skip to main content

Partnerships and brand collaborations…what’s the point?

Strategic partnerships and brand collaborations are a brilliant way to leverage the strengths of each party. Read how here.

strategic partnership (n);

an arrangement between two companies or organizations to help each other or work together, to make it easier for each of them to achieve the things they want to achieve;

collaboration (n);

the situation of two or more people working together to create or achieve the same thing;

Base Creative recently worked with Worldpay on a brand new website to showcase software companies that Worldpay partners with. It’s software vendors (like Shopify and Wix) that deal directly with merchants (shop owners and eCommerce stores) and this is a valuable source of new business for payment providers, like Worldpay.

Strategic partnerships and other associations like brand collaborations, I’ve always believed, are a brilliant way to leverage the strengths of each party.

Base Creative have recently collaborated with social media tool, ContentCal in the second series of the Sharing Social podcast. We share an audience segment, but we provide very different services (in fact, we’re a customer of ContentCal, as it’s one of the many tools we use to schedule social media posts).

And over the Spring and Summer months of 2021, we also partnered with the ICPA, a membership organisation for practising accountants in the UK, where we ran a series of live webinars on Google My Business, finding time efficiencies in marketing and marketing budgets.

With this in mind, I set out to learn more about some of the most successful partnerships and brand collaborations, and how they’ve benefited both parties.

Here’s my top 3.

  • The soundtrack to your ride: Uber and Spotify team up to bring music to your trips out (or home).
  • Lego and Ikea: This was a unique range of products that offered value to both of their customer bases – parents and children.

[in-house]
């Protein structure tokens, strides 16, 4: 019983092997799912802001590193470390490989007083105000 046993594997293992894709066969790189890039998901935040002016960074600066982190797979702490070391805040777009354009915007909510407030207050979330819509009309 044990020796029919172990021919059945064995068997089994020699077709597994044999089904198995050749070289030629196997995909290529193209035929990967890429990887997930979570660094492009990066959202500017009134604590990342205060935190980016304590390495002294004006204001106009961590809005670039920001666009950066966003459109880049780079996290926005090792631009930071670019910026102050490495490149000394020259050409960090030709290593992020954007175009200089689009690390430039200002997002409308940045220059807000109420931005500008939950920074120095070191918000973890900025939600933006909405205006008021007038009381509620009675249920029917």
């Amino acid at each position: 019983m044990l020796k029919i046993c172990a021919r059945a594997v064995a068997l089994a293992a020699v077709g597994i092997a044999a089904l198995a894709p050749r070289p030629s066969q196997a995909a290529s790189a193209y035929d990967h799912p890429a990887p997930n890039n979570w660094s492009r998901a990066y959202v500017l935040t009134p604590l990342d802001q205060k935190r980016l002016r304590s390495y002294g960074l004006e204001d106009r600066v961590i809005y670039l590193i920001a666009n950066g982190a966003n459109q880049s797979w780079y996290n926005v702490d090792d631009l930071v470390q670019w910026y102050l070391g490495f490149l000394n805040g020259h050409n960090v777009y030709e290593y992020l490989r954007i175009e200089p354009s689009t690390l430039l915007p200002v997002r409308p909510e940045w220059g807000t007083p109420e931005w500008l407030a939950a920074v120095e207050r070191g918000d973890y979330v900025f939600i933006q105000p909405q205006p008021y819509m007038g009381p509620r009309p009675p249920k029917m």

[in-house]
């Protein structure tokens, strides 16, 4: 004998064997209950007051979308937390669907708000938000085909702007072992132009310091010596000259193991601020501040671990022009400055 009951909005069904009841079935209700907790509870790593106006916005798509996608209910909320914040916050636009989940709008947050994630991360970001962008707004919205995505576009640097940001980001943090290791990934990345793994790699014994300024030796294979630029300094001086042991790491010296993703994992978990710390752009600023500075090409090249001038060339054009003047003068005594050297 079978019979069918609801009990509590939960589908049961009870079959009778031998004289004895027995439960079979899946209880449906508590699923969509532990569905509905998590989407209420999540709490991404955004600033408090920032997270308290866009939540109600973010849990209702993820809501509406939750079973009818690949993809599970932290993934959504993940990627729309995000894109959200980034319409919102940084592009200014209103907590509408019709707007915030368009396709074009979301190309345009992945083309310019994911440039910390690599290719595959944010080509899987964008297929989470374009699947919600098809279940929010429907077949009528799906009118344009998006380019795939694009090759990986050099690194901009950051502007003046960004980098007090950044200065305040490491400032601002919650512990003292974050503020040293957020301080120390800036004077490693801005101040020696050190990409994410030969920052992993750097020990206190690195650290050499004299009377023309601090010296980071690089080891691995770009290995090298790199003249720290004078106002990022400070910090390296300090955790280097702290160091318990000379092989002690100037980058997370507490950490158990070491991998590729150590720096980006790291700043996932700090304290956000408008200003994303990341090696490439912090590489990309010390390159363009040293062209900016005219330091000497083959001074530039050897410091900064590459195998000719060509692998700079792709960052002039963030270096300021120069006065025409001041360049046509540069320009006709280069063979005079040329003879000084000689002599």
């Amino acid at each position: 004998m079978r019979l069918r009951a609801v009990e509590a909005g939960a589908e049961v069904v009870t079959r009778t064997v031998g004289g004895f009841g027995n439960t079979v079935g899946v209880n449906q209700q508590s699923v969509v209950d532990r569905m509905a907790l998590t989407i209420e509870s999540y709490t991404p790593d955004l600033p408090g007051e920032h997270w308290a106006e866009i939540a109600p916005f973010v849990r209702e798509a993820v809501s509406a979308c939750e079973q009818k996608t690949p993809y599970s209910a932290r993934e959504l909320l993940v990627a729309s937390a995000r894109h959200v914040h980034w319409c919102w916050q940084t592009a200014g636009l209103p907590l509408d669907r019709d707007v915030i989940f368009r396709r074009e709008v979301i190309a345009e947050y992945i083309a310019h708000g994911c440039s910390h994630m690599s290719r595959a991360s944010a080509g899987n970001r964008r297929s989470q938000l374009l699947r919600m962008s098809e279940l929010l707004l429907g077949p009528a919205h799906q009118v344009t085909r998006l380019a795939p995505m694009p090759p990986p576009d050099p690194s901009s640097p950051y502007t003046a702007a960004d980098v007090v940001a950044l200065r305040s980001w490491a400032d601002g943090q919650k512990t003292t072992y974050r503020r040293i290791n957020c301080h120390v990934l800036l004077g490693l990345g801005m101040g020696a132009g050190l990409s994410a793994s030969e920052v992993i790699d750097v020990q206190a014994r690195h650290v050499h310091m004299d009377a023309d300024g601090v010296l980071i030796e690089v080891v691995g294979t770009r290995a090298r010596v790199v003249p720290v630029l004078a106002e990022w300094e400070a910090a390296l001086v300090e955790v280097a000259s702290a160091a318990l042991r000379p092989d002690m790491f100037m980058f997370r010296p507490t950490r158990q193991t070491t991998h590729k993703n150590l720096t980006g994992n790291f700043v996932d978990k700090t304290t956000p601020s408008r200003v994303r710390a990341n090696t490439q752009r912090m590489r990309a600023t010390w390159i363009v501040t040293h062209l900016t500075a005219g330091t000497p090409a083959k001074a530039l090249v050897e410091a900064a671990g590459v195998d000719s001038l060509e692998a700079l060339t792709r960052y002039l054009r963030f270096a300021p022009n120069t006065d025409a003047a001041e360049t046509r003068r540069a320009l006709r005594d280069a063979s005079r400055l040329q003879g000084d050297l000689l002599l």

• Android and KitKat: A chocolate bar and a computer operating system got together that resulted in a huge amount of social media engagement (and not a penny exchanged between Google and Nestle.)

There’s also a really interesting guide by HubSpot on running your own co-marketing campaign.

So, what’s the point?

In short, it can provide several outcomes and benefits:

  • Access to new clients, with a lot less marketing spend and lower cost per acquisition .
  • An opportunity to reach new markets and sectors, especially if it’s a sector you’re looking to move into.
  • Added value proposition for your existing clients. By partnering with those who offer similar services (or products), and providing those services to your clients, it reduces the risk of other ‘unknown’ companies approaching your clients that compete with you.
  • Build brand awareness and trust. Becoming aligned with a well known organisation is a powerful way to instil trust.
  • It can help to expand your geographic reach.

Happy collaborating.

I’ve got plenty to say

View my other articles and opinion pieces below

Socialise: Your ultimate social media handbook, now available on Amazon

We are thrilled to announce that our new book Socialise: Unlock your content, maximise social media engagement and win more work than ever before is now available to order and download on Amazon. Purchase your copy of Socialise here. What is Socialise? Your content isn’t boring. You’re just communicating your content in a boring way. […]